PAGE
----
Local young author takes a flight into Ottawa’s aviation history

By Desmond Devoy
Published in the NOW EMC Ottawa-East June 13, 2008.
A Beacon Hill North resident, who until recently knew very little about aviation, is in the midst of a book, due out next year, chronicling a company that was an integral part of Ottawa’s aviation history.
Danielle Metcalfe-Chenail, 26, began writing For the Love of Flying: the Story of Laurentian Air Services, for publisher Robin Brass Studio in Montreal last November, and she has found it to be an eye-opening experience.
“I didn’t even know about it [the company] a few months ago. Now I think that everyone should know about it,” she said excitedly during an interview in the lobby of the Chimo Hotel, 1199 Joseph Cyr St. in Cyrville, in the early afternoon of Thursday, June 5th. She was there to take part in the Canadian Aviation Historical Society’s annual conference. She spoke the next afternoon to the conference about the work she is doing on the book.
“This is my first book. Before this project, I had no background in aviation. I came to it through my father-in-law,” who used to work for the company for a time. The book is due to be released next year to coincide with “the centennial of powered flight in Canada,” with the flight of Alexander Graham Bell’s Silver Dart in Nova Scotia on February 23rd, 1909.
“We’re looking to launch my book in the springtime and then we’ll travel around to different air shows and museums,” she said. “It’s staggering the number of people who go to those air shows!”
There is still a lot ofwork left to be done between then and now however.
“The publisher has made his demands so the rough draft has to be in by September and the final draft by November 1st,” she said of her future path.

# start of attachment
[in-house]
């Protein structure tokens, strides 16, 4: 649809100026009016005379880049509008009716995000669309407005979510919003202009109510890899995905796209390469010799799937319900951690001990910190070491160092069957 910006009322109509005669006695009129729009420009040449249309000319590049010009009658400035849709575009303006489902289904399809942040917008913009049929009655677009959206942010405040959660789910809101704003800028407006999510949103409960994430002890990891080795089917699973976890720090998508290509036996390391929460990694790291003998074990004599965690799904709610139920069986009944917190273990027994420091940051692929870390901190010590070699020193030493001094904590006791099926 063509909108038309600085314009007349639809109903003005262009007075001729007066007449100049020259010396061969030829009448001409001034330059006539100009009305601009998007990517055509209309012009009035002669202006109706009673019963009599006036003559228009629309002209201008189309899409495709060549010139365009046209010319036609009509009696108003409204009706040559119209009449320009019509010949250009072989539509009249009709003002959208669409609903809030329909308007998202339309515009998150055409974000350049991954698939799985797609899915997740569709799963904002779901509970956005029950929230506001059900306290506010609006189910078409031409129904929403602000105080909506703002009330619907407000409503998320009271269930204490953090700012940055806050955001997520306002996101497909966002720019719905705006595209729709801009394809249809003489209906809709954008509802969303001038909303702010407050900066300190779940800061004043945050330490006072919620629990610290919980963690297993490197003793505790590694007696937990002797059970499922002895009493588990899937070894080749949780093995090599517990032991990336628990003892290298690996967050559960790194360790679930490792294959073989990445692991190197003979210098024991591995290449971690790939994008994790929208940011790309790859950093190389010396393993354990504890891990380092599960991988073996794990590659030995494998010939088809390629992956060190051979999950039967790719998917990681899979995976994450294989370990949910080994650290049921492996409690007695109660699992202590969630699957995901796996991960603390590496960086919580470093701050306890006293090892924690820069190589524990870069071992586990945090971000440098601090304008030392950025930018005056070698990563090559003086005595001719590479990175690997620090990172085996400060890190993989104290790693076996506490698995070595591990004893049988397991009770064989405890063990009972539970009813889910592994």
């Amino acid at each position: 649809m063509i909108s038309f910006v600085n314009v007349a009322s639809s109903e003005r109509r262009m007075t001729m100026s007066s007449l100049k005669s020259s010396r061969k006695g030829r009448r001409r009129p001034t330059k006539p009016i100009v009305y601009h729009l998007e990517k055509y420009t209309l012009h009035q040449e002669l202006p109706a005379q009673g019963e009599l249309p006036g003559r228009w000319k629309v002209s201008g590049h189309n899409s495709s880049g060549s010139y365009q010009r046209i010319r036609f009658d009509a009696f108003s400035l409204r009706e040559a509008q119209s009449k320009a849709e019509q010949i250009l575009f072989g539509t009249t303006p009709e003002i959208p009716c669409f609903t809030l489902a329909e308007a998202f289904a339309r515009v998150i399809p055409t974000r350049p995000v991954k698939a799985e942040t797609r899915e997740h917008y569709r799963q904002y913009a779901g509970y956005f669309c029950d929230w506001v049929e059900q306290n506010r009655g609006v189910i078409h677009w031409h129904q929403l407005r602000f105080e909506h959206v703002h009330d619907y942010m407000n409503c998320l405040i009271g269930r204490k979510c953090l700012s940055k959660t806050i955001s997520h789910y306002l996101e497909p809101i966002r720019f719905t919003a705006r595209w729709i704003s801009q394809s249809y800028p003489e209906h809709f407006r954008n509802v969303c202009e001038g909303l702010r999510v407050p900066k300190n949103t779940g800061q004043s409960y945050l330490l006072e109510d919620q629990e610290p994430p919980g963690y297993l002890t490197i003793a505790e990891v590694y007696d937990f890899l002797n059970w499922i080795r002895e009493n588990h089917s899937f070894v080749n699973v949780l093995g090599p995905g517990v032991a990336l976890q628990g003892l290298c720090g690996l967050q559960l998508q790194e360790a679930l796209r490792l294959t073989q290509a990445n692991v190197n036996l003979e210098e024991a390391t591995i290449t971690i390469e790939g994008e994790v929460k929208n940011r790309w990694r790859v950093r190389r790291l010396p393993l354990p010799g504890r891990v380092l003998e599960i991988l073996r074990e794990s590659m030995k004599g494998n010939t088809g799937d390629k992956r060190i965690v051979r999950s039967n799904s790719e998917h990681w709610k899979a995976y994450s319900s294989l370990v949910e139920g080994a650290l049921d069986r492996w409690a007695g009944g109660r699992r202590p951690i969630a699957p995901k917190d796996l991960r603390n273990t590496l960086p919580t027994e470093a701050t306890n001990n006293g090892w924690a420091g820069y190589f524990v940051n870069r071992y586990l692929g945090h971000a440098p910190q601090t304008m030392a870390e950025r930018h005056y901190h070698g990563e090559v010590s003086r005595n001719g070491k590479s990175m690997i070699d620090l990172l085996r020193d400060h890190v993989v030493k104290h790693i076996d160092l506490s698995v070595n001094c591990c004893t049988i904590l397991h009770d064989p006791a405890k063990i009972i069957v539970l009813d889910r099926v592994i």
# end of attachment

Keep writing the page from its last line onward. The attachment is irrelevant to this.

Founded in 1936 by Walter Deisher and Barnet Maclaren, Laurentian Air Services “came out of a moment in aviation history where the federal government started the national airport system.”
While the company closed down 10 years ago, one of the owners is still alive and “he’s the one I’ve been interviewing a lot.”
The company bought Uplands Airport (now Ottawa International Airport) in 1937, and then sold it to the federal government in 1938. One of the company’s greatest claims to fame was its help in making the 1941 James Cagney movie Captains of the Clouds.
“It was dubbed Canada’s first air epic,” she said. The film was shot in North Bay and at the Uplands Airport, and one of the planes used in the film was provided by the company.
“I hadn’t heard of this film but was released recently on DVD,” she said. “It was raelly sort of a vehicle for the British Commonwealth Air Training Program,” where pilots from former British Empire countries like New Zealand, Australia, and others trained in Canada, since “the British were losing planes at an alamring rate,” because they were in the midst of the Second World War.